Taurine supplements extended the health and life span of middle-aged rats by 12 percent, the study found.
In humans it is also a semi-essential nutrient that is essential for longevity and well-being.
Taurine is synthesized from cysteine in the pancreas, but because the body does not produce enough of it, the rest must be obtained from the diet.
Also, taurine concentrations fall with age and vegetarian and vegan populations are at increased risk of taurine deficiency.
For optimal levels, taurine can be obtained from high protein foods such as meat, fish and milk, or taurine supplements.
Taurine plays an important role in the aging process: a deficiency reduces life expectancy, while supplements can delay aging and help us look younger.
Deficiency of taurine can lead to health problems such as hypertension, abdominal obesity, inflammation, type 2 diabetes and diseases related to aging.
Animal studies show that taurine supplements slow the aging process by reducing DNA damage and increasing an enzyme called telomerase that protects the ends of chromosomes.
Dr Vijay Yadav, senior author of the study, said:
“For the last 25 years, scientists have been trying to find factors that not only make us live longer, but also increase the span of health, while we stay healthy in old age.
This study shows that taurine can be the elixir of life within us that helps us live longer and healthier lives.”
Taurine has been known for its role in increasing bone density, supporting immune system and nervous system function, lowering blood glucose, and promoting weight loss.
Exercise and taurine
Another study found higher levels of taurine in athletes compared to sedentary individuals.
To see the impact of exercise, they measured the levels of taurine in the participants’ blood before and after a tough cycling session.
Usually sedentary individuals experience increased amounts of taurine after exercise as seen in runners, bodybuilders, cyclists and other athletes.
Dr Yadav said:
“Regardless of the individual, all experienced elevated taurine levels after exercise, indicating that some of the health benefits of exercise may stem from increased taurine.”
The researchers also compared taurine levels in different age groups and found that with age, large amounts of taurine were lost.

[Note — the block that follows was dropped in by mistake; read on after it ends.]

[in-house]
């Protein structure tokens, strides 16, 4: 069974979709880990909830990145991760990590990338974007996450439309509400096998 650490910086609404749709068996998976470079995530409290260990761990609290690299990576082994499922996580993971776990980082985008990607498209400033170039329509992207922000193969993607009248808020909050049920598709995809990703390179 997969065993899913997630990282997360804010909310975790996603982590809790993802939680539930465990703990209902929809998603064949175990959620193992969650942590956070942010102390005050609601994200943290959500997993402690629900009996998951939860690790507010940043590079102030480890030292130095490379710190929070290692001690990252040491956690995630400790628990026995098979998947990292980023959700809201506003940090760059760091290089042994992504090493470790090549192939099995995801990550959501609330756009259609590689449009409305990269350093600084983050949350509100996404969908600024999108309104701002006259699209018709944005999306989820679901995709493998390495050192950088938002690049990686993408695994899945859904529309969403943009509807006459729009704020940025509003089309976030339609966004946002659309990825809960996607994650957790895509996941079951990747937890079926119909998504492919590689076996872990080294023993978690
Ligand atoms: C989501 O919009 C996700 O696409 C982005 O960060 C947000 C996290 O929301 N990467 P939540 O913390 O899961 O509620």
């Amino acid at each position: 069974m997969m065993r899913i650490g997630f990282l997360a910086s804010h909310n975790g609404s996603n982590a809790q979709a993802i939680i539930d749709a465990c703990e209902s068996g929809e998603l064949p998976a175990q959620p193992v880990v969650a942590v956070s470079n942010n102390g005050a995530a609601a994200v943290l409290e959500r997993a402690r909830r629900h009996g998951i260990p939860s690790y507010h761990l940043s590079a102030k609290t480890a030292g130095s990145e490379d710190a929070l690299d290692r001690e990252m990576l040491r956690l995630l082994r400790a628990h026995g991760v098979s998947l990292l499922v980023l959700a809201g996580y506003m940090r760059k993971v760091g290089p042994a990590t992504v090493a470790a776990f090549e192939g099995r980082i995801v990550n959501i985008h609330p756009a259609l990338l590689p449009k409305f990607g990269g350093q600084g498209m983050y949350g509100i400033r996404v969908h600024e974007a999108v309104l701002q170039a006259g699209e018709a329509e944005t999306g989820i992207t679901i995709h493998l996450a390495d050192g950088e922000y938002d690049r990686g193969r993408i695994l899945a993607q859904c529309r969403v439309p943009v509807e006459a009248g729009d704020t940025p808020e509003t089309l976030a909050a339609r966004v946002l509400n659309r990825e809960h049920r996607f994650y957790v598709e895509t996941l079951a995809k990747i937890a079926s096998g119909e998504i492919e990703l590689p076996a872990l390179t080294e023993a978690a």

For example, taurine levels in a 60-year-old are only one-third that of a five-year-old.
Dr Yadav said:
“That’s when we started asking whether taurine deficiency was a driver of the aging process, and we did a large experiment with mice.”
The aging process has a detrimental effect on human health so that people live longer staying healthy at an older age is a challenge.
Scientists recognize that some molecules such as taurine are important in aging, if so the process can be controlled.
With the knowledge that molecules such as taurine are drivers of aging, increasing levels will slow aging and increase healthspan (being healthy for a longer period of time).
Dr Yadav said:
“We realized that if taurine regulates all the processes that decrease with age, it may be that taurine levels in the bloodstream influence overall health and longevity.”
Dr Yadav and team investigated the effects of taurine supplementation on health and longevity in middle-aged rats and monkeys.
Daily taurine supplementation for six months in monkeys and one year in mice provided remarkable health benefits.
It boosts the immune system, lowers blood glucose and some markers of liver damage, increases bone density in the legs and spine, and prevents weight gain in monkeys.
Taurine supplements increase muscle endurance and strength, increase bone mass, reduce insulin resistance, increase energy expenditure, reduce body weight, reduce depression and anxiety-like behaviors in rats.
Taurine supplements reduce “zombie cells” which are old cells that continue to live and produce toxins in the body.
It also increases telomerase, increases stem cell levels which are important for tissue healing after injury, slows down DNA damage, and improves mitochondrial function.
These experiments suggest that taurine may be able to promote longevity and improve human health.
Dr Yadav said:
“I think taurine should also be considered.
And it has several advantages: Taurine is produced naturally in our bodies, can be obtained naturally in the diet, has no known toxic effects (although it is rarely used in the concentrations used), and can be increased by exercise.
Taurine abundance decreases with age, so returning taurine to youthful levels in old age may be a promising anti-aging strategy.
The study was published in the journal Science (Singh et al., 2023; McGaunn et al., 2023)
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